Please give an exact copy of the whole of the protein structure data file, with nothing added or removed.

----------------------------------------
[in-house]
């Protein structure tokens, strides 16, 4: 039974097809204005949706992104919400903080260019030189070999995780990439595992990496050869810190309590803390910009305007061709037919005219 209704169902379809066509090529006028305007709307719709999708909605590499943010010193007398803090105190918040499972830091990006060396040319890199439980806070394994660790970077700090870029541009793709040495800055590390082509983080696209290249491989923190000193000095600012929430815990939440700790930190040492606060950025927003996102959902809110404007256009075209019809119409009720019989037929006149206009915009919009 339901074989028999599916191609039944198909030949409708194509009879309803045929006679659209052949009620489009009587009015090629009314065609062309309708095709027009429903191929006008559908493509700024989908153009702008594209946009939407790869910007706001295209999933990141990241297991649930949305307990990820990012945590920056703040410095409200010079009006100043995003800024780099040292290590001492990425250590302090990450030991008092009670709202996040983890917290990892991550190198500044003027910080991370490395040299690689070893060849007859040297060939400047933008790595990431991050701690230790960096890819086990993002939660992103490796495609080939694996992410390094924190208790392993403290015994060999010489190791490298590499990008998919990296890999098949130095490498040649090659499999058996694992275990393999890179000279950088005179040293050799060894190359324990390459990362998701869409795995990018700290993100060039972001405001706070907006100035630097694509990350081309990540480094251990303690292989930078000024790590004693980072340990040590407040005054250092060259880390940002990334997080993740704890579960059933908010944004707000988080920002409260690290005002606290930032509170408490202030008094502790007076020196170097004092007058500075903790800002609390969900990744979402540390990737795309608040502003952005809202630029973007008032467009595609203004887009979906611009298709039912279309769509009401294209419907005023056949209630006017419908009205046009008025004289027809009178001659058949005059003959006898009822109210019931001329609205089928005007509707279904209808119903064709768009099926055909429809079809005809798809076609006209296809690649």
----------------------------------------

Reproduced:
[in-house]
């Protein structure tokens, strides 16, 4: 039974097809204005949706992104919400903080260019030189070999995780990439595992990496050869810190309590803390910009305007061709037919005219 209704169902379809066509090529006028305007709307719709999708909605590499943010010193007398803090105190918040499972830091990006060396040319890199439980806070394994660790970077700090870029541009793709040495800055590390082509983080696209290249491989923190000193000095600012929430815990939440700790930190040492606060950025927003996102959902809110404007256009075209019809119409009720019989037929006149206009915009919009 339901074989028999599916191609039944198909030949409708194509009879309803045929006679659209052949009620489009009587009015090629009314065609062309309708095709027009429903191929006008559908493509700024989908153009702008594209946009939407790869910007706001295209999933990141990241297991649930949305307990990820990012945590920056703040410095409200010079009006100043995003800024780099040292290590001492990425250590302090990450030991008092009670709202996040983890917290990892991550190198500044003027910080991370490395040299690689070893060849007859040297060939400047933008790595990431991050701690230790960096890819086990993002939660992103490796495609080939694996992410390094924190208790392993403290015994060999010489190791490298590499990008998919990296890999098949130095490498040649090659499999058996694992275990393999890179000279950088005179040293050799060894190359324990390459990362998701869409795995990018700290993100060039972001405001706070907006100035630097694509990350081309990540480094251990303690292989930078000024790590004693980072340990040590407040005054250092060259880390940002990334997080993740704890579960059933908010944004707000988080920002409260690290005002606290930032509170408490202030008094502790007076020196170097004092007058500075903790800002609390969900990744979402540390990737795309608040502003952005809202630029973007008032467009595609203004887009979906611009298709039912279309769509009401294209419907005023056949209630006017419908009205046009008025004289027809009178001659058949005059003959006898009822109210019931001329609205089928005007509707279904209808119903064709768009099926055909429809079809005809798809076609006209296809690649």